Martin Hagne will show fun, poignant images for final Summer Nature Talk

I love this photo Martin took of a mother alligator!

Martin Hagne has acquired quite a collection of stories and images on his nature-seeking adventures across the Rio Grande Valley over the years. The Valley Nature Center director will share snippets and vignettes of surprising and beautiful images of local nature for Frontera Audubon’s final program in the Summer Nature Talks series, Backyard and Beyond: Nature Discoveries here and Across the World. The program will be Tuesday, August 9th at 6:30 p.m. at the Braught Theater behind Weslaco Public Library, 525 S. Kansas Ave.

“Through the years of being able to work in and enjoy nature, I’ve been lucky to come across some great scenes, animals and situations where I’ve snapped a few photos,” Hagne said. “People will enjoy viewing what I’ve seen through my eyes.”

He says most Valley residents don’t realize the many natural wonders available to them.

“People think it’s dry and brown and boring, whereas, if they really get out there, they will find an amazing amount of beauty and awesome wildlife and sites to see,” he said.

Hagne, who has been the Executive Director of the Valley Nature Center in Weslaco for the past eleven years, says he is passionate about getting people, especially children, outdoors to enjoy nature.

“I realize that kids are suffering from various health issues like obesity and diabetes, and kids are often confined to the classroom and hardly get a break to go outside, and I see that as a result, kids are having a harder time coping with life,” he said. “They are missing out on the wonders of nature.”

He adds that if young people who will be in charge of caring for the environment in the future have no connection to it, they won’t see the need to care for it.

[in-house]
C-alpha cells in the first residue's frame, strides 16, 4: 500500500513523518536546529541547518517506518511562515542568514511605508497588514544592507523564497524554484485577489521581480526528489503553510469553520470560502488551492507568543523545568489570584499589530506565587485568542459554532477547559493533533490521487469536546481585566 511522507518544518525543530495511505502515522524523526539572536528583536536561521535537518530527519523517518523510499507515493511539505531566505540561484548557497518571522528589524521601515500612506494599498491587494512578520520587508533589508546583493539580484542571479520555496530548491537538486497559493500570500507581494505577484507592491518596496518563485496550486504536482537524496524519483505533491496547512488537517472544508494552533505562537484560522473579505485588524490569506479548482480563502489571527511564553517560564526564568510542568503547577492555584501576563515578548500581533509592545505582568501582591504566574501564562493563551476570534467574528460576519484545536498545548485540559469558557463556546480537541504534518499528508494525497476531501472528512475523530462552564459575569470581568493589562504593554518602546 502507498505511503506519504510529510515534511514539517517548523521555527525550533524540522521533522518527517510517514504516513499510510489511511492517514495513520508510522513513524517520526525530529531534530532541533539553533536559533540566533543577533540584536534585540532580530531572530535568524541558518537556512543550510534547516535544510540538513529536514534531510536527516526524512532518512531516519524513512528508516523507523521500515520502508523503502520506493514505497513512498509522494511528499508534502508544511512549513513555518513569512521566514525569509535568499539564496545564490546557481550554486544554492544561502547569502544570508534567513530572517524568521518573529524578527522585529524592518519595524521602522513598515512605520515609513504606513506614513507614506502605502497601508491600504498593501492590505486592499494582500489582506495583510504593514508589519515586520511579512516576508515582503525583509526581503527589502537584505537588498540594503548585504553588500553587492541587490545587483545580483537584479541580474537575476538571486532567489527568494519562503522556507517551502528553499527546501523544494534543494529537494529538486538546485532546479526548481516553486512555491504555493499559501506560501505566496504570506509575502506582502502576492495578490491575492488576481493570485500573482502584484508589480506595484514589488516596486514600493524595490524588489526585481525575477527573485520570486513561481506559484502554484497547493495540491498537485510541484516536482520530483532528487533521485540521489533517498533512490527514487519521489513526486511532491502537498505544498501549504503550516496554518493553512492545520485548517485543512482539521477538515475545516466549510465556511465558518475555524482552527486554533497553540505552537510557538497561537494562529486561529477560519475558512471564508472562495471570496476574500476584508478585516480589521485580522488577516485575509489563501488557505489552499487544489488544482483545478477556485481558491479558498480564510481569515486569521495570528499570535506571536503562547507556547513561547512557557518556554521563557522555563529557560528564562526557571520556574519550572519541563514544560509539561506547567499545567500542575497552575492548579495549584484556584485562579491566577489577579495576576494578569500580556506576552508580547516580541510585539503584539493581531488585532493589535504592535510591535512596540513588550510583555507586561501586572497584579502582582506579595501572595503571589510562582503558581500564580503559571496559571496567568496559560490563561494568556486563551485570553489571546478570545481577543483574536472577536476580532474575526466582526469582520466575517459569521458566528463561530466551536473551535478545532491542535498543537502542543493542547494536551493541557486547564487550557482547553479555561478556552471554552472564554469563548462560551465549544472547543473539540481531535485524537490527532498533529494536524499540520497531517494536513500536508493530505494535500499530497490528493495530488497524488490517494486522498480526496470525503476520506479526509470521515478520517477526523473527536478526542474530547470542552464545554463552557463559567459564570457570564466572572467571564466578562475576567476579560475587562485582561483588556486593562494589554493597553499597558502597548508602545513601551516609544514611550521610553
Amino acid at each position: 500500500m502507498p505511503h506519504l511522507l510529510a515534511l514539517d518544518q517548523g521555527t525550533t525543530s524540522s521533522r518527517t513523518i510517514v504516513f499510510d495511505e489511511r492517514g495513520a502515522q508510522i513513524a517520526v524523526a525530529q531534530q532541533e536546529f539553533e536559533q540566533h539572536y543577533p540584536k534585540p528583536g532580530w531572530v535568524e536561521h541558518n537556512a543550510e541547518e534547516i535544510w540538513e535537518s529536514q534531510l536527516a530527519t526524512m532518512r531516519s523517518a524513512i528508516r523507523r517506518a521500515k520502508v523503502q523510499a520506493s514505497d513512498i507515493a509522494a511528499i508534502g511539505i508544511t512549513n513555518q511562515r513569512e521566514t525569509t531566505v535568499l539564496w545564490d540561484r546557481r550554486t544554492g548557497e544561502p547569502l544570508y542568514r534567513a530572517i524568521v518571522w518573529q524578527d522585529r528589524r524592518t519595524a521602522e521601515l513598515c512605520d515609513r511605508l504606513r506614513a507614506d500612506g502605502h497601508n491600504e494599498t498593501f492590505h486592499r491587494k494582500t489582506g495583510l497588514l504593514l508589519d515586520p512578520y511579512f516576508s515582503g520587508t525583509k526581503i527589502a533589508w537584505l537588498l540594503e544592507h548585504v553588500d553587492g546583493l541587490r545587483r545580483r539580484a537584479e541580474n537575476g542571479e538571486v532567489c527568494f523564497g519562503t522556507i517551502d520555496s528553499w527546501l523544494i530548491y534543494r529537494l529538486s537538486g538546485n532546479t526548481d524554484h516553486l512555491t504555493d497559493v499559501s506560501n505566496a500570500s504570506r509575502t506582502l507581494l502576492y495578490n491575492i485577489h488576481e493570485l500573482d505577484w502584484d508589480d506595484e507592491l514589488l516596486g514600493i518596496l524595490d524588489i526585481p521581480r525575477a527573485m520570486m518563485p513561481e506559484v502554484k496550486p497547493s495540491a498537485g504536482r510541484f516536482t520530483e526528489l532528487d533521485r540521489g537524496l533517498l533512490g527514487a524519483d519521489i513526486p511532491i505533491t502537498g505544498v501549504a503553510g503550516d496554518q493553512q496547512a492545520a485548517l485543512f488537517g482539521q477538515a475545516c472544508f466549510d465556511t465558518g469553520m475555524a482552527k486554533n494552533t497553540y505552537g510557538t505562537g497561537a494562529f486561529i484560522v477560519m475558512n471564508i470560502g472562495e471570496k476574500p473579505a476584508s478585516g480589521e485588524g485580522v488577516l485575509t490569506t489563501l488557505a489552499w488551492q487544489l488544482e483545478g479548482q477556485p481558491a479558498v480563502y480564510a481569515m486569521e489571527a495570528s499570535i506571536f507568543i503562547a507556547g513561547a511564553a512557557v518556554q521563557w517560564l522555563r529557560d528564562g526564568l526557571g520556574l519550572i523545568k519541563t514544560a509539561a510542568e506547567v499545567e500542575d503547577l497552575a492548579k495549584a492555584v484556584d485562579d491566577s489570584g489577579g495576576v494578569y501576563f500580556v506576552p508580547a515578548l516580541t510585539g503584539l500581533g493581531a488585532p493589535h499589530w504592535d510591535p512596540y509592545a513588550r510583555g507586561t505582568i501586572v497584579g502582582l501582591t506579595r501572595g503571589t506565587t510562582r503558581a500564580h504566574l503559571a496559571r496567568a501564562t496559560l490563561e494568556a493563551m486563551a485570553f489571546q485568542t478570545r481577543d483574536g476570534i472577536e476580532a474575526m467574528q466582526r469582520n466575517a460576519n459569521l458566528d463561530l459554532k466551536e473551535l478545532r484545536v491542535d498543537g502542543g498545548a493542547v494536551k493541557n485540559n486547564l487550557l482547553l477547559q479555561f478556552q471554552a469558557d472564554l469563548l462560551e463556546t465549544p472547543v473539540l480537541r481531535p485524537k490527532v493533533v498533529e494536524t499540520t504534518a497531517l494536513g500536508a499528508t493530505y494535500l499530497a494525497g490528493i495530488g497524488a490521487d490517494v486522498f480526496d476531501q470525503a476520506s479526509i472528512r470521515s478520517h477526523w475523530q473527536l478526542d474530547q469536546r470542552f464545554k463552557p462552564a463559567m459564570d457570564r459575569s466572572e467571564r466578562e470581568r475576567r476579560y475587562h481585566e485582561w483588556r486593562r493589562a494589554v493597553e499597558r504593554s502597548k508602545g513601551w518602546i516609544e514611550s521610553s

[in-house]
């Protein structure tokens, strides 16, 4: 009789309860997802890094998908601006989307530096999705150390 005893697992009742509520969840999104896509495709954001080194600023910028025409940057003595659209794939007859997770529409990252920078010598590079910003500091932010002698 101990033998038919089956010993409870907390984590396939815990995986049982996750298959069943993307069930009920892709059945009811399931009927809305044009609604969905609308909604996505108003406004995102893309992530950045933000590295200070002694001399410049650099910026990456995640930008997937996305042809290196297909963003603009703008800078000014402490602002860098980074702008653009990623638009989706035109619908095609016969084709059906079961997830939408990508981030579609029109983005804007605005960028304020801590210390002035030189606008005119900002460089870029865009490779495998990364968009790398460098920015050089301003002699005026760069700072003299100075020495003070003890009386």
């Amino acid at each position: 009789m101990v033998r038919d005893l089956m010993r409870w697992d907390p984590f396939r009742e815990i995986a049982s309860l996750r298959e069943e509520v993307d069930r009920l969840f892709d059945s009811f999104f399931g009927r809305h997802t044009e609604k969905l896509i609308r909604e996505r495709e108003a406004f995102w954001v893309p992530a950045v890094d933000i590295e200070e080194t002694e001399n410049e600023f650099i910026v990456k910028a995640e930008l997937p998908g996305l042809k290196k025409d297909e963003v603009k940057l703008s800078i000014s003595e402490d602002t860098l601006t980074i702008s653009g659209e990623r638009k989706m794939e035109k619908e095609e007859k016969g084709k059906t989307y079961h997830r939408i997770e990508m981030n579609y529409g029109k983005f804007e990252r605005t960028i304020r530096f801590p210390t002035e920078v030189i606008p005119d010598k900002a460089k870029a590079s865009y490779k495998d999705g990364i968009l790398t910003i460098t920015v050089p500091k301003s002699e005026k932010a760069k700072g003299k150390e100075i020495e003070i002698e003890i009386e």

“If kids don’t get out and bond with and learn about nature, what will make them want to safeguard it when they are older? That’s why it’s so imperative to get kids outside,” Hagne said.

Born and raised on the Swedish west coast, Hagne says his grandfather instilled in him a love for nature at an early age.

“We spent summers on a small island located just off the coast, and we fished along the extensive granite island archipelago,” he said. “Coastal birds were numerous, along with seals, foxes and other wildlife.”

When Hagne moved to the United States, and the RGV, in 1979, he slowly turned his focus toward wildlife viewing, conservation concerns, and environmental education. He currently also works part time as a Field Biologist for TXESA, doing wildlife and habitat baseline studies and volunteers on several nature related boards and committees.

“It’s been many years of traversing the Valley’s wildlands that have allowed for some cool photographs to materialize, mostly by chance,” he said. “Hopefully [the presentation] will help instill a bit of love for our local native habitats and their inhabitants.”

For more information on the presentation, call 956-968-3275 or email


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